The Normal Neighborhood District Design Standards provide specific requirements for the physical orientation, uses and arrangement of buildings; the management of parking; and access to development parcels. Development located in the Normal Neighborhood District must be designed and constructed consistent with the Site Design and Use Standards chapter 18.5.2 and the following:
A. Street Design and Access Standards. Design and construct streets and public improvements in accordance with the Ashland Street Standards. A change in the design of a street in a manner inconsistent with the Normal Neighborhood Plan requires a minor amendment in accordance with section 18.3.4.030.B.
1. Conformance with Street Network Plan. New developments must provide avenues, neighborhood collectors, streets, alleys, multi-use paths, and pedestrian and bicycle improvements consistent with the design concepts within the mobility chapter of the Normal Neighborhood Plan Framework and in conformance with the Normal Neighborhood Plan Street Network Map.
a. Streets designated as Shared Streets on the Normal Neighborhood Plan Street Network Map may be alternatively developed as alleys, or multiuse paths provided the following:
i. Impacts to the water protection zones are minimized to the greatest extent feasible.
ii. Pedestrian and bicyclist connectivity, as indicated on the Normal Avenue Neighborhood Plan Pedestrian and Bicycle Network Map, is maintained or enhanced.
2. Storm water management. The Normal Neighborhood Plan uses street trees, green streets, and other green infrastructure to manage storm water, protect water quality and improve watershed health. Discharge of storm water runoff must be directed into a designated green street and neighborhood storm water treatment facilities.
a. Design Green Streets. Streets designated as Green Streets within the Street Network, and as approved by the Public Works Department, shall conform to the following standards:
i. New streets must be developed so as to capture and treat storm water in conformance with the City of Ashland Storm Water Master Plan.
3. Access Management Standards. To manage access to land uses and on-site circulation, and maintain transportation safety and operations, vehicular access must conform to the standards set forth in section 18.4.3.080, and as follows:
a. Automobile access to development is intended to be provided by alleys where possible consistent with the street connectivity approval standards.
b. Curb cuts along a Neighborhood Collector or shared street are to be limited to one per block, or one per 200 feet where established block lengths exceed 400 feet.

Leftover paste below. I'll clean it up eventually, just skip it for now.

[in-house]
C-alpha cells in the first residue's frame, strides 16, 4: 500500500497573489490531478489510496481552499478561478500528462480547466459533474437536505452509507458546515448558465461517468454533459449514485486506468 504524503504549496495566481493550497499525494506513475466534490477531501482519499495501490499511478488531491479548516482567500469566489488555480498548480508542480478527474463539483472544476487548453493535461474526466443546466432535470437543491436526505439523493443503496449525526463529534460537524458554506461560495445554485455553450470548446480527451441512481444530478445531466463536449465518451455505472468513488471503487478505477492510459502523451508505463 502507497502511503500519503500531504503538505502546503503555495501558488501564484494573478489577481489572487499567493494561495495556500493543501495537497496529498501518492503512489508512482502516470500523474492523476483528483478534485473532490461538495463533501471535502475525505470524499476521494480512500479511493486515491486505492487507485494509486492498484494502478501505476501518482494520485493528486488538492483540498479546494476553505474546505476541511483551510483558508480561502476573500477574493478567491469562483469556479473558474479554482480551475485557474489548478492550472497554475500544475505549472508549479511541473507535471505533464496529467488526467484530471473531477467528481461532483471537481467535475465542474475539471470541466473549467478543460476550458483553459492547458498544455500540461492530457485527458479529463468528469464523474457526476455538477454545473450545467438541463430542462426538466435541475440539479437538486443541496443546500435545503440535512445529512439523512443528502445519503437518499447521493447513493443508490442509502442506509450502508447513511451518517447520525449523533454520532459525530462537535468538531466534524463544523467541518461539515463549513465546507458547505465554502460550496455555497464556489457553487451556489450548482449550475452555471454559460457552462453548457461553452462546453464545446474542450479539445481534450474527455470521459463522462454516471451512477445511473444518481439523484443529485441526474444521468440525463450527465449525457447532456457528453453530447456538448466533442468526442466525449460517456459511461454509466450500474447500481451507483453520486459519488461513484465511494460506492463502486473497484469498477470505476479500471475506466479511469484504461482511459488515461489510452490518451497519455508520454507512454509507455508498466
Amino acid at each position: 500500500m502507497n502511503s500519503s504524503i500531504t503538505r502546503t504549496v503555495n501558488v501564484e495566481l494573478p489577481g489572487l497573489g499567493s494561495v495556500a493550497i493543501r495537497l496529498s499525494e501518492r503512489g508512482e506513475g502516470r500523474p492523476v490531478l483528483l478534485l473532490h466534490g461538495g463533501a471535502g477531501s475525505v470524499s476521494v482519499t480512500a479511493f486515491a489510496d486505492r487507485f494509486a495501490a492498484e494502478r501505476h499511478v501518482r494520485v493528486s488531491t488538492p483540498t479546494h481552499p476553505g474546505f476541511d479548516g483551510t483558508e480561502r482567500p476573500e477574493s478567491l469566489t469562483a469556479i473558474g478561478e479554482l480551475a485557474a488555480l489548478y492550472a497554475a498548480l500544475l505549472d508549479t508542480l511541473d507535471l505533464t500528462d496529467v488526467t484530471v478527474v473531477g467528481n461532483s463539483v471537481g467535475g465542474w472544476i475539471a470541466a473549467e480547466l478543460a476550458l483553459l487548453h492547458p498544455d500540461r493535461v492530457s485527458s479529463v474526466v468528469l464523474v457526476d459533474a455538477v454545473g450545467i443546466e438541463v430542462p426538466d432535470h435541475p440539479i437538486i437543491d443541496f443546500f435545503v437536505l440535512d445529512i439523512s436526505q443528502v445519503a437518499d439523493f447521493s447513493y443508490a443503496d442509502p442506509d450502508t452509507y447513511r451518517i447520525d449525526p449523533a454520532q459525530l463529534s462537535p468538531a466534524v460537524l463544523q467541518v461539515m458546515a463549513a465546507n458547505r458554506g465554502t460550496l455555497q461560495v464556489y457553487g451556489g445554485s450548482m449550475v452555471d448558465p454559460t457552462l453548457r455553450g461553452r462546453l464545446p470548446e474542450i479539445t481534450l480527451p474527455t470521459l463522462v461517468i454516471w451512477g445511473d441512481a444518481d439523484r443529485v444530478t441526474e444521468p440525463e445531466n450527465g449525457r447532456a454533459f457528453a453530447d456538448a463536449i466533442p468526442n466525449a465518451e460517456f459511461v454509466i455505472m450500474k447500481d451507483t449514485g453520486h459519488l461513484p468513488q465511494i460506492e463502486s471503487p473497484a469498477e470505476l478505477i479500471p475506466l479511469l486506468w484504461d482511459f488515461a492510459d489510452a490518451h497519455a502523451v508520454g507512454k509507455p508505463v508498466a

4. Required On-Street Parking. On-street parking is a key strategy to traffic calming and is required along the Neighborhood Collector and Local Streets.
B. Site and Building Design Standards.
1. Lot and Building Orientation:
a. Lot Frontage Requirements. Lots in the Normal Neighborhood are required to have their Front Lot Line on a street or a Common Green.
b. Common Green. The Common Green provides access for pedestrians and bicycles to abutting properties. Common greens are also intended to serve as a common open space amenity for residents. The following approval criteria and standards apply to common greens:
i. Common Greens must include at least 400 square feet of grassy area, play area, or dedicated gardening space, which must be at least 15 feet wide at its narrowest dimension.
2. Cottage Housing. Cottage housing developments in the Normal Neighborhood shall be developed in accordance with the standards in section 18.2.3.090.
3. Conservation of Natural Areas. Development plans must preserve water quality, natural hydrology and habitat, and preserve biodiversity through protection of streams and wetlands. In addition to the requirements of 18.3.11 Water Resources Protection Zones (Overlays), conserving natural water systems must be considered in the site design through the application of the following guidelines:
a. Designated stream and wetland protection areas are to be considered positive design elements and incorporated in the overall design of a given project.
b. Native riparian plant materials must be planted in and adjacent to the creek to enhance habitat.